Of course Gritzi spends a lot of time talking about pain management. This is one of CAMs favorite areas because pain is subjective and highly amenable to psychological factors. Our perception of pain, emotional response to it, and ability to tolerate it are all capable of being manipulated by a host of factors. No one doubts this, and these ideas are already part of science-based medicine.

CAM proponents, however, like to point to the pain research and then say, essentially, “Aha, my magic is real.”

Gritzi also accepts the CAM interpretation of the state of current research with respect to things like acupuncture. She concludes that acupuncture works for pain, and then cites only the infamous Vickers meta-analysis as evidence.

A more scientific view of the evidence, in my opinion, clearly leads to the conclusion that acupuncture doesn’t work. The evidence for acupuncture is about as convincing as the evidence for ESP or free energy. You never get what we actually need to conclude that a new phenomenon is real – a rigorous study design that shows significant results with a meaningful effect size that can be independently replicated. Instead you get marginal and ephemeral results out of which a motivated researcher can squeeze a sliver of significance.

Gritzi concludes with another marketing point of CAM propaganda – the science-based medicine treats only acute illness, while CAM is better suited to managing chronic illness. This is utter nonsense, a narrative construct of CAM revisionist history.

First, all of the interventions that actually work for prevention and health promotion were discovered by scientific medicine and have already been incorporated into practice. Yes, we can criticize how quickly and thoroughly new knowledge makes its way to the practitioner in the field, but this is a separate point entirely.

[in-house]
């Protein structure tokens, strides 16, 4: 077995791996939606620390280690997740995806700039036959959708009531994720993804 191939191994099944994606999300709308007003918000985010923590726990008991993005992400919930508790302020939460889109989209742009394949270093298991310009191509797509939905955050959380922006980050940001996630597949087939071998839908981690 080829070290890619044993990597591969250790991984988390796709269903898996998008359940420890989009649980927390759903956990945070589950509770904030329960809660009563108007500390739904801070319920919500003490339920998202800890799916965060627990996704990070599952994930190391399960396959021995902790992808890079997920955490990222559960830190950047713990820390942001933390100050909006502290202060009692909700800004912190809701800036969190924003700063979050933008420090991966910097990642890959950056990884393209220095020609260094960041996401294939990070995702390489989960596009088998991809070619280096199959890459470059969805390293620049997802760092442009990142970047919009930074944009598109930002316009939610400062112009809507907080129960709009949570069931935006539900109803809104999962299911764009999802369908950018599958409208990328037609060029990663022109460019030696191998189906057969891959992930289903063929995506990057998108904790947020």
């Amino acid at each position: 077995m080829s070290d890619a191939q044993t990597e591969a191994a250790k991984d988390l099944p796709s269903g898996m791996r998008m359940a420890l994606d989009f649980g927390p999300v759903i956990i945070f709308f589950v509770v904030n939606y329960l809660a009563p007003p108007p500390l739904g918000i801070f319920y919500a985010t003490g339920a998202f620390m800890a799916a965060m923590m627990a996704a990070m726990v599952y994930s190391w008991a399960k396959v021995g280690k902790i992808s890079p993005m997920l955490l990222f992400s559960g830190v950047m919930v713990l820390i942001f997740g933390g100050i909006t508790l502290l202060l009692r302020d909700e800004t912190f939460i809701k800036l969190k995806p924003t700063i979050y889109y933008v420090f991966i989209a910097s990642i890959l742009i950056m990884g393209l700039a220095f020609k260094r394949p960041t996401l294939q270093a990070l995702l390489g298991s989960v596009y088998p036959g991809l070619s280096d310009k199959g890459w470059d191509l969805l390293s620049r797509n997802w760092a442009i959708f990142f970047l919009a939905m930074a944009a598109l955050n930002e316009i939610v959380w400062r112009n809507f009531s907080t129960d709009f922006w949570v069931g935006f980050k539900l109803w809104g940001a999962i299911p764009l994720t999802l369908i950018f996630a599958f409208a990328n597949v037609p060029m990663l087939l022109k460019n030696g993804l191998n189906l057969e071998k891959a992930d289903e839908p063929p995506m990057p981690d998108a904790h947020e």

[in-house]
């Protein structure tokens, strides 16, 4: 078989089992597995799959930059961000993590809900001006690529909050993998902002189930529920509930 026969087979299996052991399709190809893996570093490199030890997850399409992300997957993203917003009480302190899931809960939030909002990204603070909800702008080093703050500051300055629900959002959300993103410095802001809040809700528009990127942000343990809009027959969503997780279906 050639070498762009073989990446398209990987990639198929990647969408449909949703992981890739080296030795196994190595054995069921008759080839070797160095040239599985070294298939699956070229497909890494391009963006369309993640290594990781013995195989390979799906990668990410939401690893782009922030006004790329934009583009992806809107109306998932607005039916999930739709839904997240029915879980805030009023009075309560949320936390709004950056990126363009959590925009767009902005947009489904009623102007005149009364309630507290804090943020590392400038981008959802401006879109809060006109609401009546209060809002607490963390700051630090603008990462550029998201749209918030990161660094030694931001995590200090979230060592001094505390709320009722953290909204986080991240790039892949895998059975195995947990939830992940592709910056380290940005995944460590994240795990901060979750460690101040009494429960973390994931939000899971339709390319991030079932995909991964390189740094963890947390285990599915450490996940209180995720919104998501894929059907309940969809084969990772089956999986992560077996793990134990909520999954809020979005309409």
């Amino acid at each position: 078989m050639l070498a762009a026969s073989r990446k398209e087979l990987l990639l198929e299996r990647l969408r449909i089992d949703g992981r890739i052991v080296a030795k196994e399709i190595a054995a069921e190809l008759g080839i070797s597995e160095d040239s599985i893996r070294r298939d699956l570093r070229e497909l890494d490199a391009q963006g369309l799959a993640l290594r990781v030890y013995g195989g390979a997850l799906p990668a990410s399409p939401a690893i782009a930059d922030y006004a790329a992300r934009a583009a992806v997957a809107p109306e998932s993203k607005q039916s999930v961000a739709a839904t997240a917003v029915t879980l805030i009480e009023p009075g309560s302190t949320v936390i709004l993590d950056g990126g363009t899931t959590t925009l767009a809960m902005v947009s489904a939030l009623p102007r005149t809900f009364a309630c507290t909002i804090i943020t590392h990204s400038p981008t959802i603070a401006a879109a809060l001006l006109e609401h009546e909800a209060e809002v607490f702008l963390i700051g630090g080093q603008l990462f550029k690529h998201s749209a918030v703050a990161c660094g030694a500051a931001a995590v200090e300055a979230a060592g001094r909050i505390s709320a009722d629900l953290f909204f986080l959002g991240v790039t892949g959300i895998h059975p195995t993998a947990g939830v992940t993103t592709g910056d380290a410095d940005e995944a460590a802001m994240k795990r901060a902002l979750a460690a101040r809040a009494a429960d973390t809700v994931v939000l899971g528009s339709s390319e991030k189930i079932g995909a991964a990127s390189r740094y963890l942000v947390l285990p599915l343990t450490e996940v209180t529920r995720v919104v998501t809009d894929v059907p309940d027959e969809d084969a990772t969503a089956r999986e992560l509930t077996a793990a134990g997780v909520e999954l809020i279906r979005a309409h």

CAM proponents incorporate science-based prevention methods, like nutrition, exercise, and stress reduction, and call it CAM to give their loose collection of nonsense a patina of legitimacy. Of course if you peek under the hood, the same load of CAM pseudoscience is still there.

I do notice a trend of rejecting homeopathy as evidence that the CAM practitioner is discriminating. This is perhaps a new development, but I wonder if it will last. Gritzi relates that some practitioners she spoke to won’t prescribe homeopathy, but won’t dissuade their patients from using it either. If it doesn’t work, then why won’t they say so, and counsel not to use it?

Some practitioners are distancing themselves from homeopathy, because it is so heavily under criticism, but they still can’t bring themselves to criticize it also, because once they start criticizing a treatment for being unscientific, the entire house of cards will collapse.


Despite all of the careful rhetoric, the constant name changes, and the “evolving” marketing strategies – at the end of the day the CAM/integrative movement is about one thing, rejecting a single science-based standard of care.

Proponents make elaborate excuses for using magic, and sophisticated arguments for using poor scientific evidence, for ignoring inconvenient evidence, and for essentially being pseudoscientists.

Gritzi’s piece is essentially an advertisement for a marketing brand. Her article utterly lack any true investigative journalism or skepticism. As a result she entirely missed the reality of the subject she allegedly investigated, and therefore misinformed her readers.